It never made it to the shelf.

The synopsis that helped to hook me in: The Isles of Los Angeles 2089: Humanity is addicted to technology, a population of unemployed leisure seekers blissfully distracted from toxic contamination, who borrow, steal, and kill to buy their next digital fix. Getting a virtual buzz is the only thing left to live for. It’s the biggest industry, the only industry, the drug everyone needs, and gangsters run it all. And who do these gangsters turn to when they need their rule enforced? Constables Led Dent and Debbie Decay. This duo is about to be given a job that will force them out of the familiar squalor of Los Angeles to take down the last tech-less country on Earth: The Garden Nation of Tokyo. You can check out the first issue on Image’s website from this link if you’re curious.

The promise of a story that deals with the dangers of technology wasn’t lost on the person who works with technology every damn day across two jobs and sees the impact of it on another as digital comics are an always present conversation piece at the shop (usually in how they don’t compare, but then that’s to be expected given the people in the conversation are literally buying physical comics at the time).

Remender takes our current obsession with technology to an extreme with Tokyo Ghost, imagining a world that reminds me of the dystopian future of the Matrix with the worst of a Hollywood drug den spread across LA. If Snake Plisken was here, he’d be trying to escape. Through the haze and horror of a tech addicted world, Remender focuses on a Constable, Led Dent, and his tech-free partner Debbie Decay. We see Debbie try to break Led’s all encompassing tech addiction by forcing him to detox… it’s an oddly uncomfortable story that’s all the more powerful by the striking nature of the addiction.

Look, I know you’re reading this on your phone, tablet, laptop or whatever. But this is a book that’ll remind you to go outside in an oddly non-preachy way. It doesn’t hurt that the art is perfectly suited to do what it needs to do; whether in the hell of LA or the relative paradise of Japan… this is a book that you really should be reading.

That the story is good is a byproduct of it’s message – and that’s one we probably all need to listen to (he says as he goes back to surfing the interwebs, where, incidentally, I discovered this is volume one of two, so maybe technology isn’t all bad…).


Join us next week when we look at something else that is, for whatever reason, Underrated.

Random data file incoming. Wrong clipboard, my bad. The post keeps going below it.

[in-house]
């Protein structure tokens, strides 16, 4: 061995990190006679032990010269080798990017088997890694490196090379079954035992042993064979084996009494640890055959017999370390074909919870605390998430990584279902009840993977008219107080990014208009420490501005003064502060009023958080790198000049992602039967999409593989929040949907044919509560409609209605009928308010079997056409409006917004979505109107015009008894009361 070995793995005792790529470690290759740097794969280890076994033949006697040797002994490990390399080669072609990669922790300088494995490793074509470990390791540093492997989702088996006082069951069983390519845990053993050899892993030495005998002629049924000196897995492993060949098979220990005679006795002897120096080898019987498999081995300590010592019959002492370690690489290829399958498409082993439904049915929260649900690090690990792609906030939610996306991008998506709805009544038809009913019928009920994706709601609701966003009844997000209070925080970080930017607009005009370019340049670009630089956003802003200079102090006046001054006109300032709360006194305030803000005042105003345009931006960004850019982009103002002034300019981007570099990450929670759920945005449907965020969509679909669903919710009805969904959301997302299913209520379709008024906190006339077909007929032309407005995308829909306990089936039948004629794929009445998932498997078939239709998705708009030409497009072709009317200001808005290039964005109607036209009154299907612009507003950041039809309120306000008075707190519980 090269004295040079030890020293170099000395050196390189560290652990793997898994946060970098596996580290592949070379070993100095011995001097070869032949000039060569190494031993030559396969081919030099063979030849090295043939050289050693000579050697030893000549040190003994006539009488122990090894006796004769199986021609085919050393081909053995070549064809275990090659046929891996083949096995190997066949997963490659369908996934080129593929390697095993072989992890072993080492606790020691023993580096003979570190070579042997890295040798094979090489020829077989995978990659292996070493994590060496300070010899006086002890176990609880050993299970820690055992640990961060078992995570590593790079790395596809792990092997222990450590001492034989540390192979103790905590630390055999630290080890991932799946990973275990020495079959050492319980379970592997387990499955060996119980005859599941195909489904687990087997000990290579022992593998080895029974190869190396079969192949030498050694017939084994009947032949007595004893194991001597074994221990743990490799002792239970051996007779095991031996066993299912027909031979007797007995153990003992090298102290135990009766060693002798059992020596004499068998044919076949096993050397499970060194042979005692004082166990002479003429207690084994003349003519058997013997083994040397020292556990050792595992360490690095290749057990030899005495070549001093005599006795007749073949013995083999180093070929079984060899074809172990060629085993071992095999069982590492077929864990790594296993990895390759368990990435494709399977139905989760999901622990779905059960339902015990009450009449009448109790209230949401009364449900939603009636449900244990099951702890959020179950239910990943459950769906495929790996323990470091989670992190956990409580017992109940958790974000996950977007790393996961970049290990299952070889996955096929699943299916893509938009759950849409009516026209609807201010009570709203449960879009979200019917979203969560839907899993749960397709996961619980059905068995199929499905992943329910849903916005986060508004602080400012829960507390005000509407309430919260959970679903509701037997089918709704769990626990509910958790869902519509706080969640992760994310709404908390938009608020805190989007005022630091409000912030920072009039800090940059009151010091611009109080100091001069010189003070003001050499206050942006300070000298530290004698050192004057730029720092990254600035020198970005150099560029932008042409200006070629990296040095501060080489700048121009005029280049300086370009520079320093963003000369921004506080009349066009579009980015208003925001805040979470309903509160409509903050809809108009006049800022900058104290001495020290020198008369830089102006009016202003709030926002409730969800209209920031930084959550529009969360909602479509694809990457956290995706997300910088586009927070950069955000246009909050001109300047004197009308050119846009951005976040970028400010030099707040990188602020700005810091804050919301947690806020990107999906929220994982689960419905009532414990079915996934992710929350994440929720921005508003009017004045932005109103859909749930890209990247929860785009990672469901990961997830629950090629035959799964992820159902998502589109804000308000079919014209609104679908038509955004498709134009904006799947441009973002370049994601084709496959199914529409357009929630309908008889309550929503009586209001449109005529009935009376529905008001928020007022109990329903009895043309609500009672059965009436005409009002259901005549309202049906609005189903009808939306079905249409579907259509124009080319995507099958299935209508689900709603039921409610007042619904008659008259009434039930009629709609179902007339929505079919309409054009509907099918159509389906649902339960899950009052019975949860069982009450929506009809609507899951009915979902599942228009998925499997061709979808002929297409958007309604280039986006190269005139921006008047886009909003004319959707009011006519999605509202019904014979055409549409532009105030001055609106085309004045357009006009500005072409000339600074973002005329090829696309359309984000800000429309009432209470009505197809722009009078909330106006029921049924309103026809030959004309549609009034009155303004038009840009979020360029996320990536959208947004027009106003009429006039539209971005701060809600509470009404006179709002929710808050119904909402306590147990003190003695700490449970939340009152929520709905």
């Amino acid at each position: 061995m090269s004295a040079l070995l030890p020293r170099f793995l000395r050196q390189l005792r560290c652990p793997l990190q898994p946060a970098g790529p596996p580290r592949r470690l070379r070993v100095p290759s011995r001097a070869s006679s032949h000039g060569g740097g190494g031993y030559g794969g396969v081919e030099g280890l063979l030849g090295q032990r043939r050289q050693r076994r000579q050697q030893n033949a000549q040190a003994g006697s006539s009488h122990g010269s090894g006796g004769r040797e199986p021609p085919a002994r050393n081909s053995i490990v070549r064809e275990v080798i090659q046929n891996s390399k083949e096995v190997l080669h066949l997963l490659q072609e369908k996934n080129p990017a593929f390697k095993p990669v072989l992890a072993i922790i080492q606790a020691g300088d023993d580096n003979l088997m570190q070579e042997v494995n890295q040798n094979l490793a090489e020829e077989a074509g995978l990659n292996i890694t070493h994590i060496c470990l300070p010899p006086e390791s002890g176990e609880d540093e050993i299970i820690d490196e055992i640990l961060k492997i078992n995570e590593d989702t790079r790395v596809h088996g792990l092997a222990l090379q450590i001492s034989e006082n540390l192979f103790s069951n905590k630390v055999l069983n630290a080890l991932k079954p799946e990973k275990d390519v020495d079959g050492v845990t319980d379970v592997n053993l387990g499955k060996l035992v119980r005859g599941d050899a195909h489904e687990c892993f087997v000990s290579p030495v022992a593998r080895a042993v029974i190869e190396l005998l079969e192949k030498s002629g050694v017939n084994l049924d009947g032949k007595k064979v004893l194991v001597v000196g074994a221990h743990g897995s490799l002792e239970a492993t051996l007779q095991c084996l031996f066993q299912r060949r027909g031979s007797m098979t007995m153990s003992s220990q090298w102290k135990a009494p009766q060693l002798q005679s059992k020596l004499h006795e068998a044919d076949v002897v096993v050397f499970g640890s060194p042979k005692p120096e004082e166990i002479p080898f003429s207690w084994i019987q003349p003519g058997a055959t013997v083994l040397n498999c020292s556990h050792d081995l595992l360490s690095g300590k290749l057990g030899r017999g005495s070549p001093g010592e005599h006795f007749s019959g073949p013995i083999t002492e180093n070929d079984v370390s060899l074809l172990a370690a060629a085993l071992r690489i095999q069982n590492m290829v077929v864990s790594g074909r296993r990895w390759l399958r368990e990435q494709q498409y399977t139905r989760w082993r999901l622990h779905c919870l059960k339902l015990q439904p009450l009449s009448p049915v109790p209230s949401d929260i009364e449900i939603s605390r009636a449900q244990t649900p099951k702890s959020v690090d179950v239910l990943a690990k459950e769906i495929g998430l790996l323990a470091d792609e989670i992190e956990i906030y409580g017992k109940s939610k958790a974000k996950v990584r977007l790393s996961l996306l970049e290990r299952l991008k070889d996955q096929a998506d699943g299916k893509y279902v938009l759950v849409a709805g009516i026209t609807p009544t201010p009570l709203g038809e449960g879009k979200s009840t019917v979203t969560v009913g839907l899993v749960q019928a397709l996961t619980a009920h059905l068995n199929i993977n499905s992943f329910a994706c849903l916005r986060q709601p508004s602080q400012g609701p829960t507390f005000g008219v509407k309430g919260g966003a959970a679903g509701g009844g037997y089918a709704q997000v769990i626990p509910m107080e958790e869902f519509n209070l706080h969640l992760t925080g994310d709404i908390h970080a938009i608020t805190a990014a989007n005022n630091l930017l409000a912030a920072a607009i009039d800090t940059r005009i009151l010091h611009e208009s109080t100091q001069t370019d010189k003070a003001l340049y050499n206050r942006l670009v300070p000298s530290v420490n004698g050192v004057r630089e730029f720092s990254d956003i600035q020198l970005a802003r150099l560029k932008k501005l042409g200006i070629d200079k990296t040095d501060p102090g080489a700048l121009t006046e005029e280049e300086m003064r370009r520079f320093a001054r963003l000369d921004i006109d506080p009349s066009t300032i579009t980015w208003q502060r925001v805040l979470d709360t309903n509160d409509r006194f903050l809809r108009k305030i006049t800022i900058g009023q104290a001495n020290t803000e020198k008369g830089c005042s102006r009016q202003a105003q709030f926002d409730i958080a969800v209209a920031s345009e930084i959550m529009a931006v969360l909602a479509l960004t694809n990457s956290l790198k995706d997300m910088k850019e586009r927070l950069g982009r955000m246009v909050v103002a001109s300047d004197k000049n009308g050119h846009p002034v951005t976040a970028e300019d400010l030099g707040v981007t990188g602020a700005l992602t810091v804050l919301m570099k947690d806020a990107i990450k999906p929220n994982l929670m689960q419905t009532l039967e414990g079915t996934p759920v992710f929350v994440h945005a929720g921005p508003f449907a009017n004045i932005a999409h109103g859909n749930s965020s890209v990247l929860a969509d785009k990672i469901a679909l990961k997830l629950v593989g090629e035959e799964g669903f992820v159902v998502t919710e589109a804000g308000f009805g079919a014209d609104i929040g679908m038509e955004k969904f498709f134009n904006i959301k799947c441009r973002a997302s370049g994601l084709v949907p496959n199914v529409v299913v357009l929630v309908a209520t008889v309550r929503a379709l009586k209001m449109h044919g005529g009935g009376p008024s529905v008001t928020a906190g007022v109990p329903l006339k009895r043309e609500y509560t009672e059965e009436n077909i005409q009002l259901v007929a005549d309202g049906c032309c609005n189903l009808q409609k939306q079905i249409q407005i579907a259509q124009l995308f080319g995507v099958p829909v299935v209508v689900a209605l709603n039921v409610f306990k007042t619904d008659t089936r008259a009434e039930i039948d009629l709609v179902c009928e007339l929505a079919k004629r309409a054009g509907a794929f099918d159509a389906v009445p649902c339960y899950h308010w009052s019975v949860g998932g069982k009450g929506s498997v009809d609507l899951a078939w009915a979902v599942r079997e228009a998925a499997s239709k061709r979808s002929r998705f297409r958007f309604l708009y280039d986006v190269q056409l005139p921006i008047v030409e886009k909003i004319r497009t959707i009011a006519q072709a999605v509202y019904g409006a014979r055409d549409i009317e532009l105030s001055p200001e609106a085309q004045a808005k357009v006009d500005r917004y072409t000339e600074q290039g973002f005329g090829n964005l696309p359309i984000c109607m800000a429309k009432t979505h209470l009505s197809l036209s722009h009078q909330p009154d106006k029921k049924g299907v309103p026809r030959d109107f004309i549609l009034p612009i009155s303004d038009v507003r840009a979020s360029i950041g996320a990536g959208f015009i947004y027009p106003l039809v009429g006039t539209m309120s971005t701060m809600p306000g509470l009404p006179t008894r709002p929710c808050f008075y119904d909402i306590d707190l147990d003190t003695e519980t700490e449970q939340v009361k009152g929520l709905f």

Underrated: Star Wars The Last Flight Of The Harbinger

This is a column that focuses on something or some things from the comic book sphere of influence that may not get the credit and recognition it deserves. Whether that’s a list of comic book movies, ongoing comics, or a set of stories featuring a certain character. The columns may take the form of a bullet-pointed list, or a slightly longer thinkpiece – there’s really no formula for this other than whether the things being covered are Underrated in some way. This week:  Star Wars: The Last Flight Of The Harbinger


A few weeks ago, I wrote about Star Wars comics in general. I said then that I’m the biggest Star Wars fan in the world, and even though I did enjoy (all) of the live action movies to some extent, I’d never really read many of the comics.

Despite being a big comics fan, and a relatively new Star Wars fan, I never once thought about reading the comics that were going to reintroduce us to the world and build upon what was known from the movies. It just never occurred to me. Star Wars was something I watched not something I read.

That changed this year when I found a rather significant haul of Star Wars trade paper backs for a remarkably decent price, but that’s not news for regular readers of this column. One of the books I had picked up was a trade collecting the several issues from Jason Arron’s Star Wars series (issues #20-25). The story takes place some time after the events of A New Hope but before The Empire Strike Back. Most of the book focuses on our favourite rebels steals a Star Destroyer to break a blockade while confronting an elite squad of Stormtroopers called SCAR Squad, with a single issue looking at an older Obi-Wan Kenobi fighting off a bounty hunter on Tatooine during his secret guardianship of Luke (who’s around ten or so here).

There’s also a bonus story with R2D2 that’s of the fun but easily forgettable type that you’d usually find in a Sunday paper.

The Obi-Wan story fleshes out Luke’s uncle, and opens a door for an eventual live action story set around this period by showing that Obi-Wan doesn’t need to be fighting a galactic threat to be a hero – there are plenty of more intimate battles he can fight whilst staying within close proximity to the Skywalkers.